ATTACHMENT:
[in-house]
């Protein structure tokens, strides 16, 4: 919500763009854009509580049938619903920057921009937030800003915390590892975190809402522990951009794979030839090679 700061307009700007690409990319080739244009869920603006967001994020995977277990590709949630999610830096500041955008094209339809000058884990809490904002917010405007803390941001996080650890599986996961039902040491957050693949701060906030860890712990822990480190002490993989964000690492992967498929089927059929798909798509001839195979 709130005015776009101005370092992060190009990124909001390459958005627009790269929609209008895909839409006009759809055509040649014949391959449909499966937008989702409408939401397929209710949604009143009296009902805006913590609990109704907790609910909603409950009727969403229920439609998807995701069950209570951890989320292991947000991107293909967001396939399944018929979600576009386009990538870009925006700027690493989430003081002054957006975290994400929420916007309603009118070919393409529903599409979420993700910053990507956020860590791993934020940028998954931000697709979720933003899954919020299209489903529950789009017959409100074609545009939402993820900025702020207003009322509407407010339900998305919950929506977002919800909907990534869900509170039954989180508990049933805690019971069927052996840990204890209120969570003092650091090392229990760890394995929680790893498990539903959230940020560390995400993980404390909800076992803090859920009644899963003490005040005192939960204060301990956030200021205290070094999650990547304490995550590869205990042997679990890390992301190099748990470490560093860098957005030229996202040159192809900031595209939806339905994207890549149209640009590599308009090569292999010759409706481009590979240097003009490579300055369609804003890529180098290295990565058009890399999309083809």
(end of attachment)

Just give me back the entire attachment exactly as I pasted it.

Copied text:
[in-house]
């Protein structure tokens, strides 16, 4: 919500763009854009509580049938619903920057921009937030800003915390590892975190809402522990951009794979030839090679 700061307009700007690409990319080739244009869920603006967001994020995977277990590709949630999610830096500041955008094209339809000058884990809490904002917010405007803390941001996080650890599986996961039902040491957050693949701060906030860890712990822990480190002490993989964000690492992967498929089927059929798909798509001839195979 709130005015776009101005370092992060190009990124909001390459958005627009790269929609209008895909839409006009759809055509040649014949391959449909499966937008989702409408939401397929209710949604009143009296009902805006913590609990109704907790609910909603409950009727969403229920439609998807995701069950209570951890989320292991947000991107293909967001396939399944018929979600576009386009990538870009925006700027690493989430003081002054957006975290994400929420916007309603009118070919393409529903599409979420993700910053990507956020860590791993934020940028998954931000697709979720933003899954919020299209489903529950789009017959409100074609545009939402993820900025702020207003009322509407407010339900998305919950929506977002919800909907990534869900509170039954989180508990049933805690019971069927052996840990204890209120969570003092650091090392229990760890394995929680790893498990539903959230940020560390995400993980404390909800076992803090859920009644899963003490005040005192939960204060301990956030200021205290070094999650990547304490995550590869205990042997679990890390992301190099748990470490560093860098957005030229996202040159192809900031595209939806339905994207890549149209640009590599308009090569292999010759409706481009590979240097003009490579300055369609804003890529180098290295990565058009890399999309083809």